Last Saturday, I shared a case of layer birds on a farm in Ruiru that had profuse watery diarrhoea, which made them appear to be peeing.
Well, all’s well that ends well. Bonnie, the farm manager, sent me photos on WhatsApp the other day that told the whole story in a way that was better than the proverbial one thousand words. The “peeing” chickens had dramatically recovered.
“The birds have a big improvement. Now there is the normal dry droppings. I estimate only about 5 per cent of the birds are still sick. This is day three of treatment and second day of observation,” he wrote.
He inquired if he should continue with the medicine for the entire five days I had prescribed or stop now that the birds appeared to have recovered.
His report was quite a relief to my team as I awaited the laboratory results. Fortunately, the results came soon after.
You see, in a disease outbreak investigation, the doctor has to give tentative treatment while awaiting the laboratory results to check if the disease is life-threatening, badly erodes the quality of life of the patients or appears to be spreading to the other birds.
Laboratory investigation takes time, especially where disease agents have to be cultured, isolated and tested for sensitivity to various antimicrobials for the doctor to know the most appropriate medicine to give.
In Bonnie’s case, I evaluated the drugs on the market that could be used before obtaining the laboratory results. I settled on two preparations and selected the one that could kill the widest range of bacteria and also coccidia parasites.
From my experience, poultry disease-causing microorganisms appear not to have developed resistance to the drug combination.
Farmers rarely use the preparation due to its high cost and the requirement that eggs be withdrawn from human consumption for seven days from the last treatment and meat for 28 days.
When I gave the prescription, my greatest concern was what I would do if the treatment failed as it was the highest I could go. Bonnie’s report lifted the weight off my chest.
NEUTRALISE THE VIRUS
I advised him to give the medicine for at least four days to increase the chance of eliminating all the infecting micro-organisms. I also told him that even without the laboratory results, we knew the challenge was mainly from bacterial sources.
When Dr Joyce, my colleague, and I visited the firm, we had methodically evaluated the disease outbreak and strongly suspected bacteria as the cause.
Since the condition had lasted for 35 days, any virus involved would have been eliminated or tamed by the body’s immune system.
This normally happens within 14 to 21 days when the infected bird will die, neutralise the virus or learn to live with it.
We had also ruled out parasitic infections because scientifically, parasites have no known mechanism to cause prolonged watery diarrhoea in poultry.
Addition of molasses and excess protein in the feed could cause watery diarrhoea but we could not detect traces of molasses in the feed and the manufacturer confirmed they did not use molasses as an ingredient.
Furthermore, all the 8,000 birds on the farm were eating the same batch of feed but only 1,800 in one unit were affected.
Dr Joyce and I visited the farm again last Tuesday to present the investigation report to the owner and her employees.
The laboratory findings were the most essential part of the report. We had taken faecal samples from the cloaca of some of the sick birds to do bacterial culture, isolation and testing for sensitivity against antimicrobials.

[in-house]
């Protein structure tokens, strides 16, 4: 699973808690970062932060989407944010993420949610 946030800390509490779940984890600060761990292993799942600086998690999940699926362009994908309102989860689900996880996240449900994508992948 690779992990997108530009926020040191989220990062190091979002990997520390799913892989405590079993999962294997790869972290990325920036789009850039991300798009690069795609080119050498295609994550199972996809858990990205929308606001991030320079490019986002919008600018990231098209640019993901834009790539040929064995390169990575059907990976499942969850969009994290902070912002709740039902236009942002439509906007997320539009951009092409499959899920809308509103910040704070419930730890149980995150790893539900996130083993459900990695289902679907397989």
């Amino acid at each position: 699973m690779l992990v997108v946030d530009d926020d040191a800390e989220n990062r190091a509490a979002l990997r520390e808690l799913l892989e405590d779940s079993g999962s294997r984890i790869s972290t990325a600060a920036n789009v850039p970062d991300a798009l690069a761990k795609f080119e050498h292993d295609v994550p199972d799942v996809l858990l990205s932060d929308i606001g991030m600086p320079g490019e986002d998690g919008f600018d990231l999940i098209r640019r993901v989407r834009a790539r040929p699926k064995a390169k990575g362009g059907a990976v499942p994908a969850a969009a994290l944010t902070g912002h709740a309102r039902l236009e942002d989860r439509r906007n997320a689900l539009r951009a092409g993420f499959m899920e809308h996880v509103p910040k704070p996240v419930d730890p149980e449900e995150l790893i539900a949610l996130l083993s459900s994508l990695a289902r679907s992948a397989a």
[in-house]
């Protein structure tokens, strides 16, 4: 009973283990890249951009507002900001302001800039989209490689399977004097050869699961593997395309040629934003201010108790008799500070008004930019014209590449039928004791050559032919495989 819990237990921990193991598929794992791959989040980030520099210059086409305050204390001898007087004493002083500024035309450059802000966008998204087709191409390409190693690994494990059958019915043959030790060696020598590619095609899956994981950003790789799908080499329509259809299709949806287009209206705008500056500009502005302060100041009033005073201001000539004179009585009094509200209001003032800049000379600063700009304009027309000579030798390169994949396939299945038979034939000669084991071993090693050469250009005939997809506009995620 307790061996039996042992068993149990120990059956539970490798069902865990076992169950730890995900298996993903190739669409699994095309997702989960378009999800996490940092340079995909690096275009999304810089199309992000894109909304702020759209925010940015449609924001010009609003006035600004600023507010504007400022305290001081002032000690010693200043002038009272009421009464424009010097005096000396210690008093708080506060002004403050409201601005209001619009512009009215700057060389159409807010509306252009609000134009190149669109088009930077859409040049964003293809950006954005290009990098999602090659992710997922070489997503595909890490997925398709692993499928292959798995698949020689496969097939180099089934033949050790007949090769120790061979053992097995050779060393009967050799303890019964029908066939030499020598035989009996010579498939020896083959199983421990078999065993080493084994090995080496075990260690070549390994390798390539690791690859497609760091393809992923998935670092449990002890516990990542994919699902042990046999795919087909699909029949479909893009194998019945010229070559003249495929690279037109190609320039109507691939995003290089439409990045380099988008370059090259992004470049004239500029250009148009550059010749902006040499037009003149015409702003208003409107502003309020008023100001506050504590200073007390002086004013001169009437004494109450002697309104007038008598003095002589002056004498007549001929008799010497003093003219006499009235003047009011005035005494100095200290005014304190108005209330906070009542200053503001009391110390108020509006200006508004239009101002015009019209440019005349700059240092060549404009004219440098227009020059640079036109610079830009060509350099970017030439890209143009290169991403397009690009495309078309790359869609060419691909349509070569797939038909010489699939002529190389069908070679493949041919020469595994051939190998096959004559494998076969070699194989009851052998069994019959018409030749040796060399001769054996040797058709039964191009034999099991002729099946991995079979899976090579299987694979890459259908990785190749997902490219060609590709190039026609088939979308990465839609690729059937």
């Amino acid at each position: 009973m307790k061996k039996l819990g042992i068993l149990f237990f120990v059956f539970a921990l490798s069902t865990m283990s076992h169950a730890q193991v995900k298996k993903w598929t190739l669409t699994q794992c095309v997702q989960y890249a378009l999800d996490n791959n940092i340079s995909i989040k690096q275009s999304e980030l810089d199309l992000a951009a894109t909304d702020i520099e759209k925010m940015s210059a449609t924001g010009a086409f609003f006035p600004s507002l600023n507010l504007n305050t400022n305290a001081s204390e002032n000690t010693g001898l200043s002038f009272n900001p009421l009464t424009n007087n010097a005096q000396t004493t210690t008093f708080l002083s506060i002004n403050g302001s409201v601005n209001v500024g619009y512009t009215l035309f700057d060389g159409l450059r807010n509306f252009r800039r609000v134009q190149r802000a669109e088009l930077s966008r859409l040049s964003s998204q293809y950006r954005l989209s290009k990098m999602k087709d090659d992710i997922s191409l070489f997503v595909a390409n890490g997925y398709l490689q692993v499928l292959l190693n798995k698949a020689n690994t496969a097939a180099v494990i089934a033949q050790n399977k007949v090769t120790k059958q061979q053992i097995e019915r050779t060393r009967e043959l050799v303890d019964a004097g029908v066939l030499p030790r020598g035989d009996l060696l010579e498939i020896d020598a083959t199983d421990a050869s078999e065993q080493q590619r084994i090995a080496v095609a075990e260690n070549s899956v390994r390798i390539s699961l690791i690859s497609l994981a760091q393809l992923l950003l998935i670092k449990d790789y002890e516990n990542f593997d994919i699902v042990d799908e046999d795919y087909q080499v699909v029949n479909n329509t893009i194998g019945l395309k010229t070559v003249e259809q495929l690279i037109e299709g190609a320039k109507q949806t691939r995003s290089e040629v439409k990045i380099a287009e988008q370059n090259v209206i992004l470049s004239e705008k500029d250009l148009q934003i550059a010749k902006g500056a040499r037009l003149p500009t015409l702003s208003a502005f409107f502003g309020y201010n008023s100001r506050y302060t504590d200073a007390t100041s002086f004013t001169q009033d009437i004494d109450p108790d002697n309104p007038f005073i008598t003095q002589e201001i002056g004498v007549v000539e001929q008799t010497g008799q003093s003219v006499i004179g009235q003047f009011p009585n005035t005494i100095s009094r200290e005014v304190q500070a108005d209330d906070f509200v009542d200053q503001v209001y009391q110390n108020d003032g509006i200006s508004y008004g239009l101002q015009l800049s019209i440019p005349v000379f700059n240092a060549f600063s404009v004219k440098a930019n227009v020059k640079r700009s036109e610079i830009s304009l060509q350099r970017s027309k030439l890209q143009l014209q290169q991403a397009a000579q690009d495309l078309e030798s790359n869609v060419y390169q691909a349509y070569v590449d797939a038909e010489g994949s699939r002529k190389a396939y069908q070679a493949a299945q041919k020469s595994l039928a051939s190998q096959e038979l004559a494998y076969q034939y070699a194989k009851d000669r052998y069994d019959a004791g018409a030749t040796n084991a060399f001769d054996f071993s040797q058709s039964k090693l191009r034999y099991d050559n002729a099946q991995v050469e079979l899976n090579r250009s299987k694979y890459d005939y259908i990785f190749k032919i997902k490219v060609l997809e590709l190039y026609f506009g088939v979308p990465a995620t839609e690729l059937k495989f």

Scientifically, this is called the culture and sensitivity test – abbreviated as C&S. We had also collected water samples from the drinking nipples in cages of sick birds for C&S and detection of moulds and yeasts.
We submitted the reports to three different laboratories because none of them had the capacity to do all the tests we required.
IMPROVE THE HYGIENE LEVELS
When investigating a disease outbreak, the doctor must request for general culture of bacteria and also culture and isolation of the bacteria that would most likely cause the disease being investigated, either as individual organisms or in combination with others.
The first laboratory tested for the most notorious and dangerous bacteria of the poultry intestines comprising Salmonella, Shigella, Campylobacter, Aeromonas, Escherichia coli serotype 0157, Yersinia enterocolitica and Vibrio.
The birds were free of those bacteria. However, a rare organism, Citrobacter braakii, occurred in large numbers. It was sensitive to three antibiotics used in humans and one commonly used in both humans and poultry. Unfortunately, it was resistant to a very commonly used poultry antibiotic combination.
The second laboratory showed the water was heavily contaminated with moulds and yeast to about three times higher than the acceptable levels as set out by the Kenya Bureau of Standards.
Results from the Veterinary Research Laboratories at Kabete further showed the water had high levels of contamination with Escherichia coli (E.coli), Proteus and Bacillus subtilis (B. subtilis) bacteria. There was heavy growth of E. coli in the faecal samples.
B. Subtilis is a good bacterium in the intestines of chicken and helps in containing the growth of bad bacteria. Proteus and E.coli, on the other hand, can cause serious disease in birds when they are present in the intestines in large numbers.
We concluded the infection on the farm had been caused by mainly E. coli and Citrobacter that responded to treatment with the top-range drug combination in the market.
We advised the farmer to improve the levels of hygiene on the farm and biosecurity and ensure prompt investigation of diseases that fail to respond to initial treatment.
As we left the farm, Bonnie confirmed the treated birds had already increased production from 20 to 32 per cent.